City Hope Friends,
These past couple of weeks have been particularly hard. Trauma has been heaped on top of trauma as we’ve once again borne witness to death, injustice and immeasurable pain. Many of us feel angry, overwhelmed, and discouraged. We wonder how to respond and what ‘doing better’ looks like. As a biracial Black woman whose life is intrinsically wrapped up in all that is happening and whose human dignity is part of what is up for debate in this country, I personally wrestle with the tension between lament and hope, wondering when - if ever - change might come.
The results of these systemic injustices that have for generations disenfranchised Black and Brown people are evident to us at City Hope. These hard times have a face on the streets of the Tenderloin, in the eyes of our guests, and in the recurring oppression that tinges so many of their stories. At City Hope, we don’t turn away from these realities. We can’t turn away because truly loving our neighbor means seeking to fully see our neighbor and to fully see the world we all live in for what it is.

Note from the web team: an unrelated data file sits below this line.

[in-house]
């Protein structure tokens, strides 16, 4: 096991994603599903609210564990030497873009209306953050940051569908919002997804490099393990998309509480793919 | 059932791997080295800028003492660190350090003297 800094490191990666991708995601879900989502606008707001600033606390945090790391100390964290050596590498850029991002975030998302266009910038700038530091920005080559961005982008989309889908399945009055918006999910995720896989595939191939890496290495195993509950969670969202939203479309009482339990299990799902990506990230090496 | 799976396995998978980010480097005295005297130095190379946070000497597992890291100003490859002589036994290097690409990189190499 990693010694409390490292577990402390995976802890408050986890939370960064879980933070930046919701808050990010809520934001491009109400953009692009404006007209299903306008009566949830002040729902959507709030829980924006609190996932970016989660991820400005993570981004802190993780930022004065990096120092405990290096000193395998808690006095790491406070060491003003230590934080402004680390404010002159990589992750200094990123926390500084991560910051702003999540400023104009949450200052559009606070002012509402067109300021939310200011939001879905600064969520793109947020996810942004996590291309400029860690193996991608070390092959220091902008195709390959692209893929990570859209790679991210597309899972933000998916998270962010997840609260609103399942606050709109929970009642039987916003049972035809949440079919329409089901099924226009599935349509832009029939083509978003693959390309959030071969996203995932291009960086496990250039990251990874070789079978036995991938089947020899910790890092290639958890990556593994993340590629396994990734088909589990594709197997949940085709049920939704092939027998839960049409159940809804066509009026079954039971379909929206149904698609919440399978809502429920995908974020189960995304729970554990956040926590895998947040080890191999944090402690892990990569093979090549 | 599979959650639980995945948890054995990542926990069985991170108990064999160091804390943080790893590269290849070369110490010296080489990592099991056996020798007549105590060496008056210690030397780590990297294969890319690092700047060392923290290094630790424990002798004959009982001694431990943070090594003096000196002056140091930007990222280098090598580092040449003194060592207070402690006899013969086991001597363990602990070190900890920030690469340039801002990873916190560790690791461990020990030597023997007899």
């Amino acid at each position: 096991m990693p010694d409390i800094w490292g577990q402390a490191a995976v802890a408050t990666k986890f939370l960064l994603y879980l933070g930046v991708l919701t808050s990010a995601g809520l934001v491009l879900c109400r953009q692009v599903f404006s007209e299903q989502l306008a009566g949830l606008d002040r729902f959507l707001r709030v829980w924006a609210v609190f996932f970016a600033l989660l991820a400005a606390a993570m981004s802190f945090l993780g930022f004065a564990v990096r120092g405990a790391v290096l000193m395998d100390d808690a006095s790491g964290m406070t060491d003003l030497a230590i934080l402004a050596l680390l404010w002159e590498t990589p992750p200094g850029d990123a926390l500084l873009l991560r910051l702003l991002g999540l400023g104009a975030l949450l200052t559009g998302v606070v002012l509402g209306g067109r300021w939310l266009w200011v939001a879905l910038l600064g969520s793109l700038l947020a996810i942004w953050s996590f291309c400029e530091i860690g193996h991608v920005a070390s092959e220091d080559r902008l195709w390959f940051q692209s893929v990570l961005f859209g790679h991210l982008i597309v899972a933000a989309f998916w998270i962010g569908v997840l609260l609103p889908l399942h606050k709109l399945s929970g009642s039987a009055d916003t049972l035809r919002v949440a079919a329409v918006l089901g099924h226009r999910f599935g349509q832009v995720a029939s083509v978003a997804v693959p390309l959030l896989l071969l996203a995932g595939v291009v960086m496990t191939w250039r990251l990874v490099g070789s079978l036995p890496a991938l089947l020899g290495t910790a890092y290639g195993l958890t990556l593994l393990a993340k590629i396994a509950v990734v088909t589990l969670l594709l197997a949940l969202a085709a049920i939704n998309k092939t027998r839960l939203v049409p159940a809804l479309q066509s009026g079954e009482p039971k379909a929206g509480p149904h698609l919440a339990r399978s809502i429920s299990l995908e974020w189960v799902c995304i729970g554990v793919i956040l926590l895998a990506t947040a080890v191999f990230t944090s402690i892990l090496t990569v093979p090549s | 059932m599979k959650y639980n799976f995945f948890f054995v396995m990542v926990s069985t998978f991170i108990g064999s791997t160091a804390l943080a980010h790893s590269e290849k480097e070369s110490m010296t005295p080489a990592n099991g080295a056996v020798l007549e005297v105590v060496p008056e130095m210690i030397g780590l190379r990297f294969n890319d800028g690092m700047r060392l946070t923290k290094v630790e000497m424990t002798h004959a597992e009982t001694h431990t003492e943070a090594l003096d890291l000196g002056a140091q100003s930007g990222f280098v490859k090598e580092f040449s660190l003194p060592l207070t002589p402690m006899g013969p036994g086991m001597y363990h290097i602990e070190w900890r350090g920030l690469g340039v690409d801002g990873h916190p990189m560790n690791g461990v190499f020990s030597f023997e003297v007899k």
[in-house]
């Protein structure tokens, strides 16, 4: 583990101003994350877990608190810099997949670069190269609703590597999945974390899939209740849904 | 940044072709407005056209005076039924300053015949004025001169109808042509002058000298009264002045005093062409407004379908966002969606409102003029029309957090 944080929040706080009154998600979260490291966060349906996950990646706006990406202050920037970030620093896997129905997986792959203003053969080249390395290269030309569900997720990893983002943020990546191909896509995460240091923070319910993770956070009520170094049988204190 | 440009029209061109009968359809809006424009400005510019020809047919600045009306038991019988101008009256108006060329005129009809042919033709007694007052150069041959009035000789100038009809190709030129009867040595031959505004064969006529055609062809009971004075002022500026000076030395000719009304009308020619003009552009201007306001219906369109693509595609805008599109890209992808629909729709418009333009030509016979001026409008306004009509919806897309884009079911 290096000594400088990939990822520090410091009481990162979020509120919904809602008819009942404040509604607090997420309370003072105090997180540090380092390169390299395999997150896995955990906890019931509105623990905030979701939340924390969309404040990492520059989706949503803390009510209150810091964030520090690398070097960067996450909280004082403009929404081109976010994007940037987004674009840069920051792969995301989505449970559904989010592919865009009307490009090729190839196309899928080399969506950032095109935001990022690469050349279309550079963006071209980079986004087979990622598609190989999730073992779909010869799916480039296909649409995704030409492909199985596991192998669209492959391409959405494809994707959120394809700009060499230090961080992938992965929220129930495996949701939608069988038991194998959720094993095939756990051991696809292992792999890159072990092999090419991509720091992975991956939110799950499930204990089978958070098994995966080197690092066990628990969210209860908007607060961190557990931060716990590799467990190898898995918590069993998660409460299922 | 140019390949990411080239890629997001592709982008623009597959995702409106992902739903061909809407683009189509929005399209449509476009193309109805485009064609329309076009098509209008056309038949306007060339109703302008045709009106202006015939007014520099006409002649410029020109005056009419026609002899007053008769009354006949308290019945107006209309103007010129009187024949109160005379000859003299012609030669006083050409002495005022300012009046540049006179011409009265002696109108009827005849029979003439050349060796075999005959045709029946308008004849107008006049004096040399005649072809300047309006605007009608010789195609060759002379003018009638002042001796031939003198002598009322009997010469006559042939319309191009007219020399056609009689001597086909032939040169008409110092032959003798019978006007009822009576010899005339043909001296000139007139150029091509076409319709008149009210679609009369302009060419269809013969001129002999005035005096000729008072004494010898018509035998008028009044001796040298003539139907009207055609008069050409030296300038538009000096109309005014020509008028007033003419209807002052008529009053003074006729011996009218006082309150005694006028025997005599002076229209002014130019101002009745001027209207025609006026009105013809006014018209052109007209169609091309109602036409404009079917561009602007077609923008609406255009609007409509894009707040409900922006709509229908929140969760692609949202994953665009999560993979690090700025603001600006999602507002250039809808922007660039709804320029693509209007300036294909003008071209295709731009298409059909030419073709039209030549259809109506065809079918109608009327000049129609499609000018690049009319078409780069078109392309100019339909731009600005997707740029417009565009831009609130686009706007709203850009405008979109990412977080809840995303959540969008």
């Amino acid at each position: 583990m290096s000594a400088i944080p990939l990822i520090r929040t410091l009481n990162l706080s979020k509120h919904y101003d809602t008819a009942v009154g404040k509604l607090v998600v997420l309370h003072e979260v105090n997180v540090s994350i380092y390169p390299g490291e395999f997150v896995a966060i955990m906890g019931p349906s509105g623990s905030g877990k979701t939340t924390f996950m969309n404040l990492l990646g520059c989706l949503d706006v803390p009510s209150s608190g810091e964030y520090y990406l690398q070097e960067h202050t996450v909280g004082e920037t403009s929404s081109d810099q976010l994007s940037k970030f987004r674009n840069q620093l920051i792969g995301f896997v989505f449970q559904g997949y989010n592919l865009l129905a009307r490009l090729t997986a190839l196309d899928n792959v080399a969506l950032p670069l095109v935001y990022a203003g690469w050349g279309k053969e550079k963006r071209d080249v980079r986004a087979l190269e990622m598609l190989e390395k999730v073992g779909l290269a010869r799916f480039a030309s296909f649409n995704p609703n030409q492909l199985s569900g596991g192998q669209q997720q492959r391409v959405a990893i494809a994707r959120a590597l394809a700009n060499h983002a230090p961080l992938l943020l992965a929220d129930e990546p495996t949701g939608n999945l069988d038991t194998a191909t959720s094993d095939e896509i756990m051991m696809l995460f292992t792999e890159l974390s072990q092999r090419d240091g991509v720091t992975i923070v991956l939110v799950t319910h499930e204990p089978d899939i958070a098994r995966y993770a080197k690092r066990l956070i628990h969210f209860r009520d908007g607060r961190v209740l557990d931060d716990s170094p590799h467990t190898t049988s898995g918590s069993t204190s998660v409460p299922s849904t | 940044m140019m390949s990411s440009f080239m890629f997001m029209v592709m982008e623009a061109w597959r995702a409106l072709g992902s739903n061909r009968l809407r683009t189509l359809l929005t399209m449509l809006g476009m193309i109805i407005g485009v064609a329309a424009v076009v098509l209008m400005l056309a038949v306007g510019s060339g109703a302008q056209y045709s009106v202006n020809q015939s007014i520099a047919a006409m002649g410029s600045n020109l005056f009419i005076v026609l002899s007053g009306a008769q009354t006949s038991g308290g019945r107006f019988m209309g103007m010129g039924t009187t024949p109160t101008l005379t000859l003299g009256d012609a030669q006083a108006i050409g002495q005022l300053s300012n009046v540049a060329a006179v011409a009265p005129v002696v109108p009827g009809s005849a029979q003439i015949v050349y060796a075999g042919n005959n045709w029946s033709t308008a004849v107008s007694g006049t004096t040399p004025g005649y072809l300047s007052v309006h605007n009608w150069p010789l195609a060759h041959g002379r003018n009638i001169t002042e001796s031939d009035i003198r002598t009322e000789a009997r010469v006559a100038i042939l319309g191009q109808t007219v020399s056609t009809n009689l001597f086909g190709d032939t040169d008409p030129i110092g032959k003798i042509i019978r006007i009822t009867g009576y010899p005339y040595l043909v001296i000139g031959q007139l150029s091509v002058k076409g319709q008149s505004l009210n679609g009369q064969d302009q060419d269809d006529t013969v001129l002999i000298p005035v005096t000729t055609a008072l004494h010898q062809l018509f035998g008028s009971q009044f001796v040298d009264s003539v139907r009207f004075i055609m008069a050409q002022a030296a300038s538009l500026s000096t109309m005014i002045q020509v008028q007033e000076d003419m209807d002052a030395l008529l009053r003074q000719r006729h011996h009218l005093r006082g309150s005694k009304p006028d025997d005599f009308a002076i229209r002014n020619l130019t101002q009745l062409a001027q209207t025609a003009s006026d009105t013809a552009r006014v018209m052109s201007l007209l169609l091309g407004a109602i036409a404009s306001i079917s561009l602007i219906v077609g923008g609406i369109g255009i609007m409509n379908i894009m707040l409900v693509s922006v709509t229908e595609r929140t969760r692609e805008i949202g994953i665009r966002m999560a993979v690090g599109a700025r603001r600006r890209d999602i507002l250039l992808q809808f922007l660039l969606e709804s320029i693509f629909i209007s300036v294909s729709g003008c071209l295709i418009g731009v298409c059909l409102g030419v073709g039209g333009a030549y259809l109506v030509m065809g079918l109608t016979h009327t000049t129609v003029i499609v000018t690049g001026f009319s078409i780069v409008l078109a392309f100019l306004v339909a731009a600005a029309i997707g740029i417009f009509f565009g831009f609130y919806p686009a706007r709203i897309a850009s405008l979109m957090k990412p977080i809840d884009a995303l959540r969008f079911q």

To those who are hurting right now, we at City Hope see you and we are hurting with you. We will continue to work to address the hard stuff - the pain born of injustice - right in front of us. While City Hope meets basic needs with hot meals, groceries, and, in these COVID-19 times, masks, our organization has always existed to meet the fundamental human need for community and belonging. We all need a place where we are seen, heard, and believed.
Going forward we will bring you deeper into the City Hope journey. Watch this space for continued stories ‘from the field’ - the stories of our guests, in their own words - as well as resources and personal reflections on justice, equity and the intertwined systemic issues that so deeply impact us. We invite you to learn and understand alongside us, and are grateful to be in this together with you.
Co-Director, City Hope